And so believing we’re all just soulless nothings makes you suddenly more environmentally conscious? . Like I said, this bigotry is just waiting to bust out on the Left. We’ll see more of these “your religion makes you bad and your politics bad” kind of attacks.

      • Nicole K. says:

        Yeah, I’m pretty sure the take out delivery driver that decided to yell at me that I was a f—-ing freak when they dropped off my food order last week was a liberal. The trucker that got in my face about a month ago when I came out of a rest area restroom was probably also a liberal too. And those Christians who don’t know me, yet decide to let me know God hates me are also liberals too.

        Give me a break. When you have to strategically choose where you can safely pee and have to deal with people regularly make it clear they hate you because of who you are, I’ll take your bigotry claims seriously. Until then, I’ll continue to think you have no idea what bigotry is.

      • Jessy Smith says:

        Where EXACTLY did I state I believe, or non religious people believe we are “soulless nothings”?
        We are hardly nothings. Soulless, yes, unless you have actual objective evidence? If you do, you’d be the first in history. Please present your evidence.

        Only an idiot thinks bad ideas that have no evidence are bigotry. That is what religion is, a crap load of bad ideas.

        And yes, people (especially evangelicals) who believe this is the end times don’t see a lot of reason for protecting the environment. Believing nonsense is shown to lead to people believing more nonsense, be it religious or any other kind of woo.

      • Nicole K. says:

        Wow. You really hate religion. I get that, but, at least for me, religions focus on meaning-making and what it means to be human. Most of the Christians that I know don’t accept very much of the Bible as literal truth, but they find meaning from it by focusing on the deeper ideas that teach about how we should relate to others and what it means to be a human being. Those are subjective questions about existence that science can’t solve.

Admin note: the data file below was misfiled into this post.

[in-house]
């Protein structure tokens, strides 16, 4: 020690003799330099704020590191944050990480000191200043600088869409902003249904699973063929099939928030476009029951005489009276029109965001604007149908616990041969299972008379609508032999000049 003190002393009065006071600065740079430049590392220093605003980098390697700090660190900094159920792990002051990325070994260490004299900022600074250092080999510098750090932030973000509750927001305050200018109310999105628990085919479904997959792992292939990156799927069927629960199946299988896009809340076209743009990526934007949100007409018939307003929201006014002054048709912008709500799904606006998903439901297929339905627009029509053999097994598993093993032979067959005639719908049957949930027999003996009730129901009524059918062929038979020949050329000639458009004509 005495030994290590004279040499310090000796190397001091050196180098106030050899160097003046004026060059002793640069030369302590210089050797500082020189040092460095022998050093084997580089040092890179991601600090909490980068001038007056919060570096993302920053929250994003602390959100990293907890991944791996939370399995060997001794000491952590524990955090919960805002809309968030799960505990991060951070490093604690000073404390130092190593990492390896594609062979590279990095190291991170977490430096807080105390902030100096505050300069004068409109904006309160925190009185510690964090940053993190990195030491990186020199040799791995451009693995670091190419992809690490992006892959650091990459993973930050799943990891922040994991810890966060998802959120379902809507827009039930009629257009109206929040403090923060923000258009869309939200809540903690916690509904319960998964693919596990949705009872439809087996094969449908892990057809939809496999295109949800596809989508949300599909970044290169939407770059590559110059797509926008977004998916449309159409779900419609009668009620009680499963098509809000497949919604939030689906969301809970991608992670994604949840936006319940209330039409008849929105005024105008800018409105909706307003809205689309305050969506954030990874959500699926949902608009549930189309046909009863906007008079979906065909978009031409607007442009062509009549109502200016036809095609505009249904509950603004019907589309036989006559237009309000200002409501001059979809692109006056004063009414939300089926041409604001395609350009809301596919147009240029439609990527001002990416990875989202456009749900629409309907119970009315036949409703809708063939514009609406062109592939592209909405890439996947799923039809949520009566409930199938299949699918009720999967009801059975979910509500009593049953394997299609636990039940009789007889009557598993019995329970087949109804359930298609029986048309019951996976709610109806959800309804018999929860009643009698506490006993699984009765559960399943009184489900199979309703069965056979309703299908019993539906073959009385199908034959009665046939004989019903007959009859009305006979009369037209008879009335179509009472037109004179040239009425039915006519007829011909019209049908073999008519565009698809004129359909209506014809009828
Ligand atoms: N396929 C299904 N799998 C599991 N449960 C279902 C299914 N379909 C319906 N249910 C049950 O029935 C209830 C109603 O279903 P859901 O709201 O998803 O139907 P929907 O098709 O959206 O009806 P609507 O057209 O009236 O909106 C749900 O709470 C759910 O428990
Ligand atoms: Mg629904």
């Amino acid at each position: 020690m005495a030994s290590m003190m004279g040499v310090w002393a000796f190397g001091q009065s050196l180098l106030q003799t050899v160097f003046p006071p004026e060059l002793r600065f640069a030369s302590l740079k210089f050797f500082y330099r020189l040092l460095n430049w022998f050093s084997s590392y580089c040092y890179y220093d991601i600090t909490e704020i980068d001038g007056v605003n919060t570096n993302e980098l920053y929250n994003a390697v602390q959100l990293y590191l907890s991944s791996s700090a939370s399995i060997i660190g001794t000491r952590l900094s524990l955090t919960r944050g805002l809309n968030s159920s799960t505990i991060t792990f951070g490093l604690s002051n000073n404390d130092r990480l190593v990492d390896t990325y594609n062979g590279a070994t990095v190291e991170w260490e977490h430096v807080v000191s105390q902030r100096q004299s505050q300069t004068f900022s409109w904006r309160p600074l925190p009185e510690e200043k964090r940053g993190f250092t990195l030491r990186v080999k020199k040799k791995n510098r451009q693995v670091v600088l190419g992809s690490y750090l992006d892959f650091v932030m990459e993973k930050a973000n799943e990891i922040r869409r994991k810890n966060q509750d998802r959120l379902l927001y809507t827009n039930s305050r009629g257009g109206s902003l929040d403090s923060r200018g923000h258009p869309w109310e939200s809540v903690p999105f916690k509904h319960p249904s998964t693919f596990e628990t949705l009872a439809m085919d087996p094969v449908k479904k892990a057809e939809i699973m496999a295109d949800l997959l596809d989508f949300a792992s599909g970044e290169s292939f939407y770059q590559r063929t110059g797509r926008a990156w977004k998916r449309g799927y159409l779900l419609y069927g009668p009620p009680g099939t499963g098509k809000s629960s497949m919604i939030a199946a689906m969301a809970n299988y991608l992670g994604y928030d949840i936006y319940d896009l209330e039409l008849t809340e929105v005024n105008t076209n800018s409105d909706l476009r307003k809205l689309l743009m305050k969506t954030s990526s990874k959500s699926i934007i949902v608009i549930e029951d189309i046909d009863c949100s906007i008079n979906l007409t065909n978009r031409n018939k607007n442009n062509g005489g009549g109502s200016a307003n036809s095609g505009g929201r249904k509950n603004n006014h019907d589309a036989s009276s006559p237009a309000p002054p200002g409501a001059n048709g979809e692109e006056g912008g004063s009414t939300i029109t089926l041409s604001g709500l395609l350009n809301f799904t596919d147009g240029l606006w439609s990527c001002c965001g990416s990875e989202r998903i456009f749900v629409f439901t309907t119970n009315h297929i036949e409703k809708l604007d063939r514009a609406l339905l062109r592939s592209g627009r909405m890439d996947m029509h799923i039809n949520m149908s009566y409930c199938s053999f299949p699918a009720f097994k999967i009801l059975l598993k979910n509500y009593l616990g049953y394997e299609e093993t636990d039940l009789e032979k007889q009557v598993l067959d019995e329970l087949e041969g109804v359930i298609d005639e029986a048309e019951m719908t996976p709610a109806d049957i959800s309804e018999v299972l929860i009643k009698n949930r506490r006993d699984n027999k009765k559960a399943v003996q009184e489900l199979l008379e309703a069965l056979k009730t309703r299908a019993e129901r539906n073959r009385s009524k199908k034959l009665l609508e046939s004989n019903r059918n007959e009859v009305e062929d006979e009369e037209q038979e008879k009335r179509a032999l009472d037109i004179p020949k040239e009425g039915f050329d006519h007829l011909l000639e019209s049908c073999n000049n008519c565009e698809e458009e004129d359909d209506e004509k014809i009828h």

Yeah, there are fundamentalists in pretty much all religions and political ideologies (which are a form of religion) and I think they miss the point, but I think it’s pretty arrogant to proclaim myself the arbiter of what is and is not true, so I try to think at let think live and let live most of the time. I just think saying that religion is nonsense is only true if you think all religious people treat their sacred scriptures and doctrine as a type of history or science textbook that focuses on answering the same questions that science seeks to answer. I am one religious person who accepts the truths found in science without hesitation, but can still find great meaning from the study and practice of Christianity.

        The one thing I really find irritating about atheism (which can also arguably be considered a religion) is that it creates people that passionately and fervently believe religion is responsible for most of the problems in the world. Then, almost like missionaries, they go around proselytizing and basically have to let every religious person they can find know how stupid they are for having anything to do with religion. People aren’t usually going to be interested in hearing about how stupid they are, so doing this mostly just makes people dismiss you as a know it all or a jerk. So even if I decided to abandon my religion, the last thing I’d want to become is an atheist.